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old-manThe other day we heard from Gary Cohen, Redbox’s marketing chief, as he fielded questions about the company’s past, present and future. Now we have the chance to hear from the Big Red himself: Mitch Lowe. The Redbox CEO recently sat down with The Hollywood Reporter to discuss delayed new releases, the recession and his view on a post-DVD world. Here are some highlights:

Lowe on the Financial Impact of Fox, Warner and Universal’s New Release Embargo
“What’s great is that there are four studios who provide great product and a great alternative for our customers. We are also able. . . to acquire other product, though not at times in the quantity we would like and not without extra cost. . . It’s not the prettiest picture and doesn’t come without cost and strain on our organization, but generally we’re able to do it.”

Lowe on the Prospect of an Industry-wide Moratorium on New Release Rentals
“Redbox would at least consider supporting something like that, provided there are a couple things in place. The first one is that all rent-ailers [sic] are on the same even playing field. Second, the studios would have to recognize that there is a different demand and a lower value to a rental time frame like that, and there would have to be a recognition of that difference.”

Lowe on Whether Redbox will Lose Customers Once the Recession Ends
“While our business does slightly better in markets where there is higher unemployment, the difference is very, very small. So we think we deliver incredible value whether you have money in your pocket or are on a tight budget. We believe we’re converting people to long-time customers.”

Lowe on the Eventual Shift to Digital Distribution
“It’s one of those things that definitely will happen some day, but that “some day” is still a long way out. That’s not to say there won’t be successful digital services. . . It’s just a matter of when that will become as large as the disc-based business, and I think it still has a long way to go.”

Lowe on the Typical Redbox Customer
“[Our typical customer is] a family with small children who’s renting both a film for the parents and a film or two for the kids. They are typically both working in the household and the kids are high school age or younger.”

[via The Hollywood Reporter]

11 Responses to “Redbox CEO: We are Converting People to Long-Time Customers”

  1. Visitor [Join Now]
    John Small [visitor]

    Lowe seems to be dancing around the questions. It sounds like things are not good at Redbox from this interview.

    • Visitor [Join Now]
      Richard [visitor]

      LOL. ROFLs even. “Dancing around the questions” how? Pssst. There’s also that whole 2012/Mayan Calendar/Nostradamus thing if you want to spread more FUD. Doom and gloom.

      You astroturfers make it too easy to spot you ;)

  2. Visitor [Join Now]
    John Small [visitor]

    Question #1 – Spin and dancing

    Question #2 – Spin and dancing (he really does not like this idea!)

    Question #3 – Spin and dancing (he knows that Redbox is a recessionary business)

    Question #4 – Ultra-spin. Do you think the fact that Redbox has only a 5-10 year viability factor makes Coinstar investors happy?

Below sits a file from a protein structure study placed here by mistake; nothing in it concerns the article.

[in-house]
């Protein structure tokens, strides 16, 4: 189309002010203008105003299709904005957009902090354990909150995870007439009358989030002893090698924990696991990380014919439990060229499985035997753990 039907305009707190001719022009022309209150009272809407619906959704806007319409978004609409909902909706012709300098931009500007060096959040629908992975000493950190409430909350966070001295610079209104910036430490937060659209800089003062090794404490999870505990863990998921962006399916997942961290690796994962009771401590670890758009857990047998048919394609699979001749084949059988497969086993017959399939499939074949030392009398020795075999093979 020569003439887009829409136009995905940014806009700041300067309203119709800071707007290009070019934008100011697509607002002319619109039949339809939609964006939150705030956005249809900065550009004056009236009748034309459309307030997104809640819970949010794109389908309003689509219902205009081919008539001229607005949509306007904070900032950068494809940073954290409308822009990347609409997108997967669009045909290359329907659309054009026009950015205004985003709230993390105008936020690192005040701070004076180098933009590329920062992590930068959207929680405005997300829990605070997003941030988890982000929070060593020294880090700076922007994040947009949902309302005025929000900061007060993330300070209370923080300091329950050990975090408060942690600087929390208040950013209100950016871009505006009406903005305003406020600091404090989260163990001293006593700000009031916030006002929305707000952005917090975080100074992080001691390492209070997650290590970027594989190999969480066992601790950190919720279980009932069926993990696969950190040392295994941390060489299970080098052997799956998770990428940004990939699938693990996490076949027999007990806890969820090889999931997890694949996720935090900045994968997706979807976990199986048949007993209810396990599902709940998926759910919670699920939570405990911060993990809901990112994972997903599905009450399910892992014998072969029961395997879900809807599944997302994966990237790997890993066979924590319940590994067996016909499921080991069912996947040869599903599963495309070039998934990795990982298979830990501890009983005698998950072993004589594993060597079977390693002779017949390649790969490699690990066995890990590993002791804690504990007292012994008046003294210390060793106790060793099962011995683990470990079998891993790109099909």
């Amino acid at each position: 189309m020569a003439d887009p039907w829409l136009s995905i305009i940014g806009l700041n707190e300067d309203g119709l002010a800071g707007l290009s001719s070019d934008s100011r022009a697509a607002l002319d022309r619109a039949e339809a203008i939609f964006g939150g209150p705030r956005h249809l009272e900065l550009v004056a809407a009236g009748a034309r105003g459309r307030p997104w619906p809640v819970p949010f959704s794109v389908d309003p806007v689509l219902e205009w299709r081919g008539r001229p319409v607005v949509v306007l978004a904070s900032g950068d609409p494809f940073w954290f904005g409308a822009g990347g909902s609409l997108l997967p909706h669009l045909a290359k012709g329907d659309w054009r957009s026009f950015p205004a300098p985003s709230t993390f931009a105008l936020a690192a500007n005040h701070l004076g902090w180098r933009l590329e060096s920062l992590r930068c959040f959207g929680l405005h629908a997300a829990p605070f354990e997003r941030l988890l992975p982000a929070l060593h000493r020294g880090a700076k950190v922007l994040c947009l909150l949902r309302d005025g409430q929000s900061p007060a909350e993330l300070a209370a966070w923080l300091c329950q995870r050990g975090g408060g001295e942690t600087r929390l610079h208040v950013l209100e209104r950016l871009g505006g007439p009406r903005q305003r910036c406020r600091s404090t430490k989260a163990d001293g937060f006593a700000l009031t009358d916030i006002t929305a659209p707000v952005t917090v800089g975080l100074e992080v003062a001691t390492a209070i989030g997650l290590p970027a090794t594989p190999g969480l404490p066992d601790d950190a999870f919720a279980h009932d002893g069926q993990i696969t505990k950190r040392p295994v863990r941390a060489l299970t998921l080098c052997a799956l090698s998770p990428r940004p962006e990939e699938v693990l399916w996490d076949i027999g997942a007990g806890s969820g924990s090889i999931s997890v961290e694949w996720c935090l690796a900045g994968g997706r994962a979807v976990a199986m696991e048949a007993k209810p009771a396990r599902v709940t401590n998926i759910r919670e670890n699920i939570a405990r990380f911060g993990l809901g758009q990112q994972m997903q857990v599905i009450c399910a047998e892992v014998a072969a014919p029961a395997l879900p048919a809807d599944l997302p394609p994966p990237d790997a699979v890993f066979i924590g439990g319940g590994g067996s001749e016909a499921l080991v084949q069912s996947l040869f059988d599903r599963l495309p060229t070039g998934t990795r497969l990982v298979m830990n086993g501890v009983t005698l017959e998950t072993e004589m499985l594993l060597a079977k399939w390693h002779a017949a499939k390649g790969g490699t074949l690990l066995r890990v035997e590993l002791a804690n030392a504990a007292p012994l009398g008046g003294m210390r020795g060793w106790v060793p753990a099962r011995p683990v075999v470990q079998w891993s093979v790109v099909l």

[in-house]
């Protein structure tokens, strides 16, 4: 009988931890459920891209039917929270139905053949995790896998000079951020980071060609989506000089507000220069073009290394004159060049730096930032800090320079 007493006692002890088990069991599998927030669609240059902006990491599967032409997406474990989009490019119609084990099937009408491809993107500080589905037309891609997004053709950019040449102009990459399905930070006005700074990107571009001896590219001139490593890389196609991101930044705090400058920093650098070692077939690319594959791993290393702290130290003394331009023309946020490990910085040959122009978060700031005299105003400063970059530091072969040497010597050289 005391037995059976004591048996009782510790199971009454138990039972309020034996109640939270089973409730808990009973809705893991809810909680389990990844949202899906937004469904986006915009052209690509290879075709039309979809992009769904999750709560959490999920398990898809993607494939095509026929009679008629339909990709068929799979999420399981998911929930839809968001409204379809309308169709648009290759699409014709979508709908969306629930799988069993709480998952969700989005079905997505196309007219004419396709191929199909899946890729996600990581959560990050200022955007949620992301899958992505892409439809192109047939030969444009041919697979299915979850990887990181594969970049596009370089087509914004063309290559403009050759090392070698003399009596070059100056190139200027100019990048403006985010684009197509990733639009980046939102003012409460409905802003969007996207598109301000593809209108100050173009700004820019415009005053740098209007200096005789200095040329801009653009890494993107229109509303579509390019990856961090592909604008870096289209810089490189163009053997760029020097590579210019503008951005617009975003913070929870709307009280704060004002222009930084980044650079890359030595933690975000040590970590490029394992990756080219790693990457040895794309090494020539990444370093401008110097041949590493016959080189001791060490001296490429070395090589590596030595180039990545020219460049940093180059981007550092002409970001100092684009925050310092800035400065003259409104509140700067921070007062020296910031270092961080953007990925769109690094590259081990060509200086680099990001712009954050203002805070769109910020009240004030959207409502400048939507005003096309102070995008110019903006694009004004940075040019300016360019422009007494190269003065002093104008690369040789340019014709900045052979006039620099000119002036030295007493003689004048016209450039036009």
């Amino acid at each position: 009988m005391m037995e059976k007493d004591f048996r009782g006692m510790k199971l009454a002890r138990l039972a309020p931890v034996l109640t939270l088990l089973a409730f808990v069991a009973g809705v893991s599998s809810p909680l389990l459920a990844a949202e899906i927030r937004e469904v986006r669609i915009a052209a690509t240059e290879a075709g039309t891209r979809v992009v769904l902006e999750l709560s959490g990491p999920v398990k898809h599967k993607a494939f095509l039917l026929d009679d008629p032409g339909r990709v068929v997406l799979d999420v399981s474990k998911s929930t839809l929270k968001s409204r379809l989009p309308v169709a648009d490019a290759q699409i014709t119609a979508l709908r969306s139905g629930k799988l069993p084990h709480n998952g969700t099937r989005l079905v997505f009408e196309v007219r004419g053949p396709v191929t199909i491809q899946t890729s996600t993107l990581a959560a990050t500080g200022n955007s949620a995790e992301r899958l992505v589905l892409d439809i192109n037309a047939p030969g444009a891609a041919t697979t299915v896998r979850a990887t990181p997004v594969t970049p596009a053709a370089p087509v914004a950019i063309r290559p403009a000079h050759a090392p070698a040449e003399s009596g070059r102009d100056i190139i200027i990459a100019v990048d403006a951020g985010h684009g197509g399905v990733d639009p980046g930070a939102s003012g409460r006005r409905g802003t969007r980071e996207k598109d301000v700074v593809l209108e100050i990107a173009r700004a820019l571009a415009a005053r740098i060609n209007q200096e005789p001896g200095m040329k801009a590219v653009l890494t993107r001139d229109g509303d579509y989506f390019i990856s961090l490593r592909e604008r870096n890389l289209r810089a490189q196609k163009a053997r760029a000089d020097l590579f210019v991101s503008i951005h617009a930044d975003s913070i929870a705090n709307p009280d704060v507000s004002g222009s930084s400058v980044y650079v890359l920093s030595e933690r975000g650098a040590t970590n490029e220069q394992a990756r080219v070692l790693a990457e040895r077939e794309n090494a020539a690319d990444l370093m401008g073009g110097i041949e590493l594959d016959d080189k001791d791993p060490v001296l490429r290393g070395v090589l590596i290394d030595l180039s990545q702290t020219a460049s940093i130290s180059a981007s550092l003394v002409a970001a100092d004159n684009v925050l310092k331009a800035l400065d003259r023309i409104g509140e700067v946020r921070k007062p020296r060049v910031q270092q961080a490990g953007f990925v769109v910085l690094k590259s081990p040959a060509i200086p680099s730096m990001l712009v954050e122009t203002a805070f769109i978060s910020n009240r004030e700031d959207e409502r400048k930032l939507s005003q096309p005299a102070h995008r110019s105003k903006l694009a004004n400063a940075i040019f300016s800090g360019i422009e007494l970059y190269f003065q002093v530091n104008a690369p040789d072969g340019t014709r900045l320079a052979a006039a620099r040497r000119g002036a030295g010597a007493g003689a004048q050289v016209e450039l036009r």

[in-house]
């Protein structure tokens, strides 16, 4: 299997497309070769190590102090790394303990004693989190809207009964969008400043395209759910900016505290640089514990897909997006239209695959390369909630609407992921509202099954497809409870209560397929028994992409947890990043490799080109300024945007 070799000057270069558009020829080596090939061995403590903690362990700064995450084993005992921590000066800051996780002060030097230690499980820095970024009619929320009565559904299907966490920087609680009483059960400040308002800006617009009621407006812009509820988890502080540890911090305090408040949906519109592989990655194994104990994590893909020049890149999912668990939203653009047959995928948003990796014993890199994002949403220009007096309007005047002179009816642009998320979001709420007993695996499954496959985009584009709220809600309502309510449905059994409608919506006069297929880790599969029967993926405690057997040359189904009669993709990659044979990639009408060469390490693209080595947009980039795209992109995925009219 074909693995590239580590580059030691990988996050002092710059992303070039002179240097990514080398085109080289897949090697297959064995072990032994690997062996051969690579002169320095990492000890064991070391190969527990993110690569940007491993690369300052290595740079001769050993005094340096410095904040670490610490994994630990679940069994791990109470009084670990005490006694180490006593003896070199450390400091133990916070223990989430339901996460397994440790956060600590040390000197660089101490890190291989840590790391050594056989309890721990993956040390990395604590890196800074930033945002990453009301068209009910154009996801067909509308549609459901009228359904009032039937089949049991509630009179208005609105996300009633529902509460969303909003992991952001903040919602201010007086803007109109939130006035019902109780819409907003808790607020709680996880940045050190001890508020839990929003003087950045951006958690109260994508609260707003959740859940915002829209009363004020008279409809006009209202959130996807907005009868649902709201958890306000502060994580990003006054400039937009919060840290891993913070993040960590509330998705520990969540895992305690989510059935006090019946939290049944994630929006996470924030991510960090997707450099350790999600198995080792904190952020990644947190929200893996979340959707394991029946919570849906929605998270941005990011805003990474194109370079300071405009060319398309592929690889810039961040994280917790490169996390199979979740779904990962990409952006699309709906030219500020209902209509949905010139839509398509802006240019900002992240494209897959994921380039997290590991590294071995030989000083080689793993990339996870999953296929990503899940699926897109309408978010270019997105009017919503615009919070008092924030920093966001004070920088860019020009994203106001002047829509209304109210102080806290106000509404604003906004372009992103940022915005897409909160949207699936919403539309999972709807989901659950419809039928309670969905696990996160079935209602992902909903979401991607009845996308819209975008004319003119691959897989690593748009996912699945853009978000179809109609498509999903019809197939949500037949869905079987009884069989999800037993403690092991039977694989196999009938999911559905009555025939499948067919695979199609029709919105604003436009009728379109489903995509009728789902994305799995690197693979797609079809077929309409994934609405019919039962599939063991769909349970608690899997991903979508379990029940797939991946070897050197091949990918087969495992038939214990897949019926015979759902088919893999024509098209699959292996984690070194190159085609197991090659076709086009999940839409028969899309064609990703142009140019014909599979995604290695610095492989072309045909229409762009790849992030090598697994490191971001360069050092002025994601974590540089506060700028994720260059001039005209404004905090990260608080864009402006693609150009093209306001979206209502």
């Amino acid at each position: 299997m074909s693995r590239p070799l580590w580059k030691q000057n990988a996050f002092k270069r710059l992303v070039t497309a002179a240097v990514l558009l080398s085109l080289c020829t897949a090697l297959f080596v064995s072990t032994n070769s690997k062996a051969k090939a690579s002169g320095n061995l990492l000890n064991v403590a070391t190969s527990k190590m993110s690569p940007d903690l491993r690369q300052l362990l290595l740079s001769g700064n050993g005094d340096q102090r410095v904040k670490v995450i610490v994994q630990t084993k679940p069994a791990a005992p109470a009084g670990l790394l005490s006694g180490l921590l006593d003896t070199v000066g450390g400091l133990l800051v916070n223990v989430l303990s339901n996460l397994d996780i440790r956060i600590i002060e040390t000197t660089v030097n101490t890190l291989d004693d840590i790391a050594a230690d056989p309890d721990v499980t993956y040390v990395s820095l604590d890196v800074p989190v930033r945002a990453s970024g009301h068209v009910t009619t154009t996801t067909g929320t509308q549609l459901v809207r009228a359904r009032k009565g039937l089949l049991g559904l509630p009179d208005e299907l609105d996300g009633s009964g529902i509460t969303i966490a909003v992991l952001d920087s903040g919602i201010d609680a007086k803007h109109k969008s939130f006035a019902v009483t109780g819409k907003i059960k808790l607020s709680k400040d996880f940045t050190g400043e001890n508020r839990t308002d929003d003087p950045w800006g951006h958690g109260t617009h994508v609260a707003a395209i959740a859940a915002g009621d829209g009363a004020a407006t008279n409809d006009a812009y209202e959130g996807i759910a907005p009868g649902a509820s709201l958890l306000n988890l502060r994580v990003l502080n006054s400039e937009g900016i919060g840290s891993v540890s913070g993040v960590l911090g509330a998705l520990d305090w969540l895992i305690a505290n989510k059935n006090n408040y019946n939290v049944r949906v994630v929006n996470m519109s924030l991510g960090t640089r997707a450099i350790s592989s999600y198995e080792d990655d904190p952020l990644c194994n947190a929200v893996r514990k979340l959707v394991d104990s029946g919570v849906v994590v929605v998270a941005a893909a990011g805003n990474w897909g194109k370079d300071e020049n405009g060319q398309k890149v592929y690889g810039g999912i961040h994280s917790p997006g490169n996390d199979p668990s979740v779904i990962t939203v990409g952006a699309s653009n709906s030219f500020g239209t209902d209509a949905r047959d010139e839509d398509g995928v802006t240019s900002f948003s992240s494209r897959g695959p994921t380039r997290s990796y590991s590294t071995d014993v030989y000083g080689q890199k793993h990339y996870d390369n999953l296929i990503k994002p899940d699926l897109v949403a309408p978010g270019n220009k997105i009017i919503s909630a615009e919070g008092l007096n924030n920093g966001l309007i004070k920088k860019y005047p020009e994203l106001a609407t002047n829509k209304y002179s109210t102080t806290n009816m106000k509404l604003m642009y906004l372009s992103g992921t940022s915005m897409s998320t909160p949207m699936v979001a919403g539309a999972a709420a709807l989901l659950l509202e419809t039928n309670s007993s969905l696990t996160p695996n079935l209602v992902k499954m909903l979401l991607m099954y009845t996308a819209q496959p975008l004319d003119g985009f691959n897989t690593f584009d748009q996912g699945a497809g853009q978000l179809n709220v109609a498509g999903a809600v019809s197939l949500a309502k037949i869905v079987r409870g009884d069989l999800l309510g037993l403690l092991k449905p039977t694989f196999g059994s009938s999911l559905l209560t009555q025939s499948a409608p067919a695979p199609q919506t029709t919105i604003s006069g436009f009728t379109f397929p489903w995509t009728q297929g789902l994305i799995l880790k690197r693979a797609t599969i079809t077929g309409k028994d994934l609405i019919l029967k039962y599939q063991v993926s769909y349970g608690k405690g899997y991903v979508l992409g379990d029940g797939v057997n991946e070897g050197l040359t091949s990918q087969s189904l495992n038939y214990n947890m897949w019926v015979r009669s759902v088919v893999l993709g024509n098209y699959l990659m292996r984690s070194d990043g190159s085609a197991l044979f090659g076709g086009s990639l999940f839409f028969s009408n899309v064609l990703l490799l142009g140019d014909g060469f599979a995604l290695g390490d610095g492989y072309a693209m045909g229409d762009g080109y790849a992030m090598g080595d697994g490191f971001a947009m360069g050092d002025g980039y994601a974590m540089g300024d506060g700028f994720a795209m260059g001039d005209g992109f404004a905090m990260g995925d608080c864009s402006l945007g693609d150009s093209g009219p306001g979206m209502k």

Question #5 – He answers this one fairly.

    BTW Shane, the full quote from the CEO is “We believe we’re converting…” not “We are converting…”. There is a big difference between the Ceo’s opinion and a statement of fact as you have presented it. A little extra spin from for the home team?

    • Visitor [Join Now]
      RunninWild [visitor]

      You know what would be a really cool idea John Small? How about YOU start an anti-redbox website? I’m serious. I’d love to check in on your posts and threads to see how it goes. Would you have any interest in that?

      • Visitor [Join Now]
        John Small [visitor]

        You are mistaken if you think that I am anti-Redbox.

        I am against their policy of undercharging for movies.

        I think their CEO has unneccesarily antagonized the studios with his approach and that he is a detriment to the corporation.

        However, I do think there is some good money to be made by Coinstar (through Redbox) if they approach things properly.

        Sadly, I do not believe Mr. Lowe is capable of running this ship much longer without sinking it.

  3. Visitor [Join Now]
    The Hoff [visitor]

    Redbox isn’t a recessionary business. it was thriving well before the economy tanked. A value proposition thrives regardless of what’s happening in the external economy.

    Packaged media has a 5-10 year relevance. Ever notice the name of redbox is ‘redbox automated retail’ and not ‘redbox dvd rental’? Kind of like netflix isn’t DVD-By-Mail? redbox’s asset is the network and the relationships with retailers. One thing I know redbox is aware of is that in 10 years they won’t be renting the saem way they are now. Trust me when i say there are a lot of bright minds already working on the next iteration of retail offering via redbox.

    • Visitor [Join Now]
      John Small [visitor]

      Redbox has the elements of a collapsing pyramid in place. Lowe knows this and is concerned that the media is figuring it out as well.

      Drastic changes are neede for Redbox to survive. Is Lowe the guy to do it?

  4. Visitor [Join Now]
    KenV [visitor]

    The Redbox near me is on the other side of town, a good 15 min ride each way. Blockbuster is putting a kiosk outside the Tedeschi food store a 5 min ride from my house. Guess who is going to get my business ? Unless of course the blockbuster machine sucks ;-)